The current state of indie filmmaking is bittersweet. On one hand, the pandemic dealt a solid sucker punch to the movie-making process and the festival culture. On the other hand, the rapid development of streaming platforms and the evolution of online viewership opened a lot of new doors for independent filmmakers.
Let’s focus on the positive though: With proper prioritization, post-covid independent film marketing can shine. We want to help you figure out what is the post-covid reality of indie filmmaking and how to approach marketing in 2021 and beyond.
- The Rise of Independent Filmmakers? The State of Indie After Covid
- How the Marketing has Changed for the Indie Movies after Covid?
- How to Market Indie Film After Covid?
- Summing Up
The Rise of Independent Filmmakers? The State of Indie After Covid
How exactly has the coronavirus reshaped the world of independent films? Well, violently and quickly, but it didn’t break the industry and even opened new doors for it.
Let’s deal with the bad stuff first.
On the surface lies the obvious problem: Cinemas get closed and after even reopening, people aren’t eager to return. The pre-covid numbers are far off. Besides, we don’t know for how long the cinemas will stay open.
But the issues run deeper than that. The filming process itself suffered. With tough new regulations, it became much harder and time-consuming to put a movie together. Doing offline events online, keeping tabs on covid safety measures, pausing because of the illness — all of it makes the shooting process tense, hectic, and cumbersome (or even more so than it already was).
On top of that, a lot of lenders started demanding pricey and hard to get COVID insurance. That’s simply another expense and a bureaucratic hurdle that plenty of indie filmmakers cannot overcome.
Then, we can’t possibly estimate the toll that anxiety and economic uncertainty have on independent filmmaking. How many amazing movies won’t see the light of day because of the crisis? No one knows.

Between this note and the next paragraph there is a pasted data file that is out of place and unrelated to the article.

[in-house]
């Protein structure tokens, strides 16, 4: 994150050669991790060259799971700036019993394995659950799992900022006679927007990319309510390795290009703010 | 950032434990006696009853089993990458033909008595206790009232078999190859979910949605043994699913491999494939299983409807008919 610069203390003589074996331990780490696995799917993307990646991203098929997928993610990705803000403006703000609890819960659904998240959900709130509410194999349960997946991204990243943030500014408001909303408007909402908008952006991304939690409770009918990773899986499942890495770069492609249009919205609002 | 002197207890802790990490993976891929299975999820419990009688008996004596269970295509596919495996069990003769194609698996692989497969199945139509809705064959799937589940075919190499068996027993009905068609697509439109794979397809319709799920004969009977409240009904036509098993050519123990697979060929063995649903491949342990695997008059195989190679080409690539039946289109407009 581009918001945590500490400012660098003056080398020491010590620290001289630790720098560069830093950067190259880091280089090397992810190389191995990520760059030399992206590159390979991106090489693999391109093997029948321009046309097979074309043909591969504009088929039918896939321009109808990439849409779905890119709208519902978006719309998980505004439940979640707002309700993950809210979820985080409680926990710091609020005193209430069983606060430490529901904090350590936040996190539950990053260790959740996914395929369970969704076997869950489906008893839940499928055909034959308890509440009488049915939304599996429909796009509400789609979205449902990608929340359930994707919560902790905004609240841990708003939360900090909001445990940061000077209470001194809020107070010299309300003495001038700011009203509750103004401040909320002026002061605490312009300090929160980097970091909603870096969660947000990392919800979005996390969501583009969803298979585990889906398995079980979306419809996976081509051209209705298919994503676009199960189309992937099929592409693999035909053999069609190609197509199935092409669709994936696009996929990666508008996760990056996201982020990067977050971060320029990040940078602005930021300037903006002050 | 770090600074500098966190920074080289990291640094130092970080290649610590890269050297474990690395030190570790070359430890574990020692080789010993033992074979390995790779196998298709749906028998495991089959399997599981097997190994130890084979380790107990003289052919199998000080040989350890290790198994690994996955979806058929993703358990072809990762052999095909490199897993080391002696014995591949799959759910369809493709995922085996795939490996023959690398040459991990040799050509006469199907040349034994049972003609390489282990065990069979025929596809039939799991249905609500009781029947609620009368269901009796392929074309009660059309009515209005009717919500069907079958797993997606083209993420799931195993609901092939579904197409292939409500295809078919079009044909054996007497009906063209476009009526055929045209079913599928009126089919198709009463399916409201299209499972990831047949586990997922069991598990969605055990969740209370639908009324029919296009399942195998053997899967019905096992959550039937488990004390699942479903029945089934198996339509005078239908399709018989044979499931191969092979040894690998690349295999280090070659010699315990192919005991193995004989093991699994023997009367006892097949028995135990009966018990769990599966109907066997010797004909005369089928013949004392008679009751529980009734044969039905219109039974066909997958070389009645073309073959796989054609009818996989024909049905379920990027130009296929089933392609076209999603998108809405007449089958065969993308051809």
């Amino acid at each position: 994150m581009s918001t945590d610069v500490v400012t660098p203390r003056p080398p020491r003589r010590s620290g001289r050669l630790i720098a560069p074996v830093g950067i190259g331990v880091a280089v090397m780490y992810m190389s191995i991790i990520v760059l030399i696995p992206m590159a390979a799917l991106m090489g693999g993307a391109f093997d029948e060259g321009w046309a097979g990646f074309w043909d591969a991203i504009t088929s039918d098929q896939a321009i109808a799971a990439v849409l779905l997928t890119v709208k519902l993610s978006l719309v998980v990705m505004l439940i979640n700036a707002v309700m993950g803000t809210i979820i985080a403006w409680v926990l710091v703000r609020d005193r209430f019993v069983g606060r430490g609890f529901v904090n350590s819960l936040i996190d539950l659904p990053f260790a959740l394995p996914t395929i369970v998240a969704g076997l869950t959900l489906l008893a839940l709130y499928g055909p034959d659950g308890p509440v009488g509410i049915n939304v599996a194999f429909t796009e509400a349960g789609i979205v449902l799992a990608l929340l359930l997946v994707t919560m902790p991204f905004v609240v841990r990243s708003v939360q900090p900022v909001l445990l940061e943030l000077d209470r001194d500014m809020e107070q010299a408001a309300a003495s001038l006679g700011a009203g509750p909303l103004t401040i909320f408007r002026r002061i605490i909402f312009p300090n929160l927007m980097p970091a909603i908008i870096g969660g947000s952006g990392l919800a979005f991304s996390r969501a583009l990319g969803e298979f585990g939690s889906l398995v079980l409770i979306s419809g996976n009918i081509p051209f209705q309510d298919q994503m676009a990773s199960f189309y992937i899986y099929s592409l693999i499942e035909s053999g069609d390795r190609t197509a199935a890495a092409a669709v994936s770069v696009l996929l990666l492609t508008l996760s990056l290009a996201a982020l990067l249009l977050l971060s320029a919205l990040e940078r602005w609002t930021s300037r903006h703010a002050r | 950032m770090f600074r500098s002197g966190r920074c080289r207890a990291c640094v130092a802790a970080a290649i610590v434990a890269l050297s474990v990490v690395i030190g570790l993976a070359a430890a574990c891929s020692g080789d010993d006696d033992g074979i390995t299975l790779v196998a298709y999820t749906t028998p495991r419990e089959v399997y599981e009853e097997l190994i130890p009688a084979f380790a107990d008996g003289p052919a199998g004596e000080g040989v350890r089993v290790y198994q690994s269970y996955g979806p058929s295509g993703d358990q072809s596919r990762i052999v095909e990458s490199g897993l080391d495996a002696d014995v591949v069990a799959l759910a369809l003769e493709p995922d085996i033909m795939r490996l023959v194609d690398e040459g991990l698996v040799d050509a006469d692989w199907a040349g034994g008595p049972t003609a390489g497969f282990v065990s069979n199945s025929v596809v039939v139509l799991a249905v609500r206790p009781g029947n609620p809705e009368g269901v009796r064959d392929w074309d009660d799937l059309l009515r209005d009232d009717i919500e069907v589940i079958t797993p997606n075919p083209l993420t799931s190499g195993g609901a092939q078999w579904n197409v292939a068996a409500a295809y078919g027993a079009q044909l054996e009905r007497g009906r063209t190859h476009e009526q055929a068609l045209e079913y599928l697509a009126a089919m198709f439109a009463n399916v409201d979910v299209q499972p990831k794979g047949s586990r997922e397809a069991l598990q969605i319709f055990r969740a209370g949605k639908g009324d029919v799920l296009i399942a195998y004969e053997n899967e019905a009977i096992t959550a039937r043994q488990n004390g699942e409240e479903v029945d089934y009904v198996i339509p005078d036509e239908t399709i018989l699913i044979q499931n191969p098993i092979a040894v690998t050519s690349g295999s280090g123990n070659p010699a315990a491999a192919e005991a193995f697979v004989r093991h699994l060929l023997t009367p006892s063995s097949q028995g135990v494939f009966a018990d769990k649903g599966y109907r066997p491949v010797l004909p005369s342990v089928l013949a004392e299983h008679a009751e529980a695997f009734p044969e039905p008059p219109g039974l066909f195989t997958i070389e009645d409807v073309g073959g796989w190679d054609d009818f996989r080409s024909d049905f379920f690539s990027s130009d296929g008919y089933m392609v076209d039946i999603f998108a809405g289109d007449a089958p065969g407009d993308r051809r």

But, there’s a huge positive BUT in all this situation.
First of all, all the challenges posed by COVID haven’t slowed down the independent niche. There are as many wonderful indie movies as ever.
Secondly, the pandemic pushed the creators to improvise, adapt, and overcome challenges. It showed the creators new ways of distributing and promoting their movies and reaching new audiences.
Also, the withdrawal of big players “that normally take all the theaters” from the cinemas left more space for indie movies to hit big screens in front of hungry audiences.
Finally, we’d argue that a massive shift from cinema to streaming services is beneficial for indie. It challenges a limiting status quo, “If your movie wasn’t in the cinema, it’s not a “real” movie.” Also, streaming services make indie movies more accessible to a wider audience.
To quote Thomas Hughes, CEO of The Americas:
“The stage is set for indie films, and the future is brighter than ever. There is more of everything … more platforms seeking content, more tools to help support indie creators.”
Are we witnessing the rise of indie filmmakers? Well, the future will show, but so far the signs are positive.
How the Marketing has Changed for Indie Movies after Covid?
So how has the marketing for movies changed after the wild ride of the last two years?
Well, for the behemoths of the industry the answer is straightforward: the studios postponed premiers and started siphoning money into online marketing. That’s a privilege of big budgets, useful connections, and resources.
On the other hand, indie filmmaking had to embrace its scrappy roots and innovate marketing approaches.